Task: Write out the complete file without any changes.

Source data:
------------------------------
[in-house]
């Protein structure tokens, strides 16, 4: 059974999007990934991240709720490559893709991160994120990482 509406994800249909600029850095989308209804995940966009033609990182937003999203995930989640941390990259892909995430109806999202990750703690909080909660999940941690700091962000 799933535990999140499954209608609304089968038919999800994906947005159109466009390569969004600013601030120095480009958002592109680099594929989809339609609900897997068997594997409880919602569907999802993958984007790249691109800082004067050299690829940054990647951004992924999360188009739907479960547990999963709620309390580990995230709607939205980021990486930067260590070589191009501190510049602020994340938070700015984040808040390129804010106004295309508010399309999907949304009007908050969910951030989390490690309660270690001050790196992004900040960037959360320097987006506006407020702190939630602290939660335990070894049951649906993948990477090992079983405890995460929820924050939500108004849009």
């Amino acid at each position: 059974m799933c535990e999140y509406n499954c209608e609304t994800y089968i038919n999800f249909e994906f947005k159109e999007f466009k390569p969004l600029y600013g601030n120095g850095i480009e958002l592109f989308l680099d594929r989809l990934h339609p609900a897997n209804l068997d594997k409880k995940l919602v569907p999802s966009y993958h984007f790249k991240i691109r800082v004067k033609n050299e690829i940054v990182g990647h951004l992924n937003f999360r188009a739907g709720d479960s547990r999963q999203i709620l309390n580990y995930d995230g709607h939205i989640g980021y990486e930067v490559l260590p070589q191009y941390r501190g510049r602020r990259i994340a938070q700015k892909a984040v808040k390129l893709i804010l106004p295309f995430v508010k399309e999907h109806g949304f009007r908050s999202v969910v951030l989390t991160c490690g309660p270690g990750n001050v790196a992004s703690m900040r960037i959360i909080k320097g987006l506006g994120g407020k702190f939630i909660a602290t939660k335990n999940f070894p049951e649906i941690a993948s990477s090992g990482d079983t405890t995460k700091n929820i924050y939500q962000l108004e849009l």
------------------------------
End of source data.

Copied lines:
[in-house]
């Protein structure tokens, strides 16, 4: 059974999007990934991240709720490559893709991160994120990482 509406994800249909600029850095989308209804995940966009033609990182937003999203995930989640941390990259892909995430109806999202990750703690909080909660999940941690700091962000 799933535990999140499954209608609304089968038919999800994906947005159109466009390569969004600013601030120095480009958002592109680099594929989809339609609900897997068997594997409880919602569907999802993958984007790249691109800082004067050299690829940054990647951004992924999360188009739907479960547990999963709620309390580990995230709607939205980021990486930067260590070589191009501190510049602020994340938070700015984040808040390129804010106004295309508010399309999907949304009007908050969910951030989390490690309660270690001050790196992004900040960037959360320097987006506006407020702190939630602290939660335990070894049951649906993948990477090992079983405890995460929820924050939500108004849009």
């Amino acid at each position: 059974m799933c535990e999140y509406n499954c209608e609304t994800y089968i038919n999800f249909e994906f947005k159109e999007f466009k390569p969004l600029y600013g601030n120095g850095i480009e958002l592109f989308l680099d594929r989809l990934h339609p609900a897997n209804l068997d594997k409880k995940l919602v569907p999802s966009y993958h984007f790249k991240i691109r800082v004067k033609n050299e690829i940054v990182g990647h951004l992924n937003f999360r188009a739907g709720d479960s547990r999963q999203i709620l309390n580990y995930d995230g709607h939205i989640g980021y990486e930067v490559l260590p070589q191009y941390r501190g510049r602020r990259i994340a938070q700015k892909a984040v808040k390129l893709i804010l106004p295309f995430v508010k399309e999907h109806g949304f009007r908050s999202v969910v951030l989390t991160c490690g309660p270690g990750n001050v790196a992004s703690m900040r960037i959360i909080k320097g987006l506006g994120g407020k702190f939630i909660a602290t939660k335990n999940f070894p049951e649906i941690a993948s990477s090992g990482d079983t405890t995460k700091n929820i924050y939500q962000l108004e849009l």